Using the filters

There are two audio filters on the PZ-DI. A variable high-pass filter (HPF) that cuts bass, allowing the highs to pass and a low-pass filter (LPF) that cuts highs to allow lows and mids to pass. The variable high-pass filter performs two functions: In the studio it is used to 'size the instrument' whereby low frequencies that may cause interference or modulation with other instruments can be removed to produce a cleaner signal path. It also serves double duty by helping eliminate unwanted resonance that can cause acoustic feedback on stage. Start by setting the dial completely counter-clockwise and then slowly turn clockwise as you listen.

The LPF (low-pass filter) is used to tame overly bright instruments, in particular those that employ active circuits as part of their signal path. The LPF gently rolls off the high end to produce a smoother, warmer tone.

Eliminating feedback

There are two functions built into the PZ-DI that can help reduce feedback: The first is the variable low cut filter. This is used to eliminate excessive low frequencies that can interact with the PA system to cause the instrument to resonate and then 'feed-back'. One simply dials up the HPF filter to suit.

The other is the 180ᵒ polarity reverse switch. Reversing the polarity changes the relative phase of the XLR output by toggling pins 2 and 3. This can be very helpful at eliminating feedback: When an artist is using an amp on stage, the sound from the stage amp and the sound coming from the PA may combine at certain frequencies to cause feedback. Reversing the polarity of the signal going to the PA can often move the problem out of the way. This can also have a similar effect on the room acoustics. By reversing the polarity, you are in fact causing frequency dips to occur where certain frequencies previously were amplifying each other. Best of all, you are reducing feedback without a tone-altering EQ.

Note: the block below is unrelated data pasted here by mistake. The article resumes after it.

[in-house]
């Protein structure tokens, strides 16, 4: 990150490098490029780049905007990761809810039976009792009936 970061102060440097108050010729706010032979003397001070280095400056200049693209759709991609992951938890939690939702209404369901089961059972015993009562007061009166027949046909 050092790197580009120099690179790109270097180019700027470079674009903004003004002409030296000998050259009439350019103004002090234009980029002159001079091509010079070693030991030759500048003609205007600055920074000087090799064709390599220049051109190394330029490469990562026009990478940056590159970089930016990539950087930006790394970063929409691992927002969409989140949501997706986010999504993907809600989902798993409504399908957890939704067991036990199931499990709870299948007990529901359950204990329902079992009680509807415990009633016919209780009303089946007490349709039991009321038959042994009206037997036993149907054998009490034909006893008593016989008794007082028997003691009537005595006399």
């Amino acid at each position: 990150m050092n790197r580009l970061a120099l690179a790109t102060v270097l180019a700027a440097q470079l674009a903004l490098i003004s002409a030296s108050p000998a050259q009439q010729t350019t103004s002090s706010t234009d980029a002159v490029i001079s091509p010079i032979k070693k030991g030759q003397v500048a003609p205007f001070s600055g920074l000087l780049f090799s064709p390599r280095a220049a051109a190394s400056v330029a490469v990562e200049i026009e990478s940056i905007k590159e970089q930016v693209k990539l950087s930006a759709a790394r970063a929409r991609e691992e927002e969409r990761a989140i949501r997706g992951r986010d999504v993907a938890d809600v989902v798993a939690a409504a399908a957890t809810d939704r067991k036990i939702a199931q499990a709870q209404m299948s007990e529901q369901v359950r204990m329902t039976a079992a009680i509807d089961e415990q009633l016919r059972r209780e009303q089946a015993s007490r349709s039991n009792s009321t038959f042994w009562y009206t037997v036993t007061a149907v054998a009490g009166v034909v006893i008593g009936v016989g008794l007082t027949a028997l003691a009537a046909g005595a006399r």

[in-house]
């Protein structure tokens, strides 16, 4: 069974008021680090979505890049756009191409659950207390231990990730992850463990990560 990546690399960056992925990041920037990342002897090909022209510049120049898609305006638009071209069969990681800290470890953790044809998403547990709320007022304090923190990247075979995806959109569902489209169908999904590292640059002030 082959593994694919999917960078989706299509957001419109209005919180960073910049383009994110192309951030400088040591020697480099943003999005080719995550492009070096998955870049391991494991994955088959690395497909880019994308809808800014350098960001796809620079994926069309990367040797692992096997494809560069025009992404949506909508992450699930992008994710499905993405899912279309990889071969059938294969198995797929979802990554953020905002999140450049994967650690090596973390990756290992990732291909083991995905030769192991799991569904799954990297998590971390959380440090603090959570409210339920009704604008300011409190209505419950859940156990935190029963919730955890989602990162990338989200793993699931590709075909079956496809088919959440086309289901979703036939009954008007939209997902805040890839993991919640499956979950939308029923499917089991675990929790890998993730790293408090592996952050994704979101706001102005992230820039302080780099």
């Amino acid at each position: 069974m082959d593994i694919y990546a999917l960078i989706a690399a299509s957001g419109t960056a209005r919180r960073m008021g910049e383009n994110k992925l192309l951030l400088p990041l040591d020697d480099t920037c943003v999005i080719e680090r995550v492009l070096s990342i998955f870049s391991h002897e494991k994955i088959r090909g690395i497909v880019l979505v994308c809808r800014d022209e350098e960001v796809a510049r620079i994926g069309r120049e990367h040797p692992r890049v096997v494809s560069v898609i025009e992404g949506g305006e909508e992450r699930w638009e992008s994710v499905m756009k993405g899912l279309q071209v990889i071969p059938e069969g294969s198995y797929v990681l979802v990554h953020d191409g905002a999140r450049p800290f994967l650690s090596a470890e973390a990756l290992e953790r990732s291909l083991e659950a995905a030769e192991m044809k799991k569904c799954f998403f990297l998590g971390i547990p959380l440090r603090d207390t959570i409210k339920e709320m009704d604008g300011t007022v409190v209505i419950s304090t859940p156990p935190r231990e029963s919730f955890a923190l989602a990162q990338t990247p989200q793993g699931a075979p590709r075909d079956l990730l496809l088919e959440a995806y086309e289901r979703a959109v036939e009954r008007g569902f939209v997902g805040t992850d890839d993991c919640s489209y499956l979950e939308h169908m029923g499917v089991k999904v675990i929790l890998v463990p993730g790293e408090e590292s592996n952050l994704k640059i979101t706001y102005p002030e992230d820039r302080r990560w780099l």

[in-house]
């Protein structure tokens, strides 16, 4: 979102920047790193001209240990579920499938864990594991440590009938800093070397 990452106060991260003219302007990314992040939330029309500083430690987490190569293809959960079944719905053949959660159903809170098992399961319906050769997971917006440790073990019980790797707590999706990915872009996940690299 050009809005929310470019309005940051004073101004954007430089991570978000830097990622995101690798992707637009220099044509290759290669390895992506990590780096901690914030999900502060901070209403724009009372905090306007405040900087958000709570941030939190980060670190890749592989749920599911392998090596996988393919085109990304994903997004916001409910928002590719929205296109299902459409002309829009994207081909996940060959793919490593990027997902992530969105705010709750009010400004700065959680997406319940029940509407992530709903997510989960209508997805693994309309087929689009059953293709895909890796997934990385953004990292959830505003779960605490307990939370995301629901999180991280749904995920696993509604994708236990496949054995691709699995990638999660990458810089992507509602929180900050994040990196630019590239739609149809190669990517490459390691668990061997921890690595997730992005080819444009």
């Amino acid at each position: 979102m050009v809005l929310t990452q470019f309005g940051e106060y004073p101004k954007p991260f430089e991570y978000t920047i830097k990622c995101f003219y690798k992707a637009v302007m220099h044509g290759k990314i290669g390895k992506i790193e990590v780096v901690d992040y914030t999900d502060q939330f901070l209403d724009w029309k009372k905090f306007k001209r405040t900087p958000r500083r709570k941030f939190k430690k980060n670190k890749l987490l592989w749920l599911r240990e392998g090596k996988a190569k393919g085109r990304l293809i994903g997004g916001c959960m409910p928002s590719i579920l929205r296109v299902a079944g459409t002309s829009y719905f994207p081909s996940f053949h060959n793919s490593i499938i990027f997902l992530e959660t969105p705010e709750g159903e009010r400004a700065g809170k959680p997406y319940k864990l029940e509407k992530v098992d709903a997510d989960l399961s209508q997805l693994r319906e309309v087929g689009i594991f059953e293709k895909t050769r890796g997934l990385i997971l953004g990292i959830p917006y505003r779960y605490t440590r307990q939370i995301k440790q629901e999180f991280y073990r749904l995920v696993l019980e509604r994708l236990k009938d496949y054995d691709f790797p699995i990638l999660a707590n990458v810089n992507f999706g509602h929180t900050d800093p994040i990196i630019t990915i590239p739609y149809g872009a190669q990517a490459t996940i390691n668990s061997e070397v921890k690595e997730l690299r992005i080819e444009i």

Using an amplifier

If you are using an on-stage amplifier for personal monitoring, use the THRU to make this connection. This is basically a pass-through that takes the original signal and feeds it to your amp.

Side access Buffer Thru ON switch

The PZ-DI features a side access buffer ON ‘set & forget’ switch that allows the thru-put connector to be used two ways.

Buffer Off

When OFF (out position) the direct signal from the source instrument is sent thru to the amp. This setting is typically used with an active instrument such as an acoustic guitar or passive instrument such as a bass where you do not want to ‘amplify’ the signal before it reaches the stage amp. This sends the original ‘dry’ signal from the instrument without the buffer.

Buffer ON

When on (in position), the signal is buffered (or amplified) before it is sent to the thru-put connector. This is typically used when the source is a piezo transducer and the buffered signal at the thru-put will benefit the stage amp with a more appropriate output. Buffering the signal also allows longer cable runs with less noise.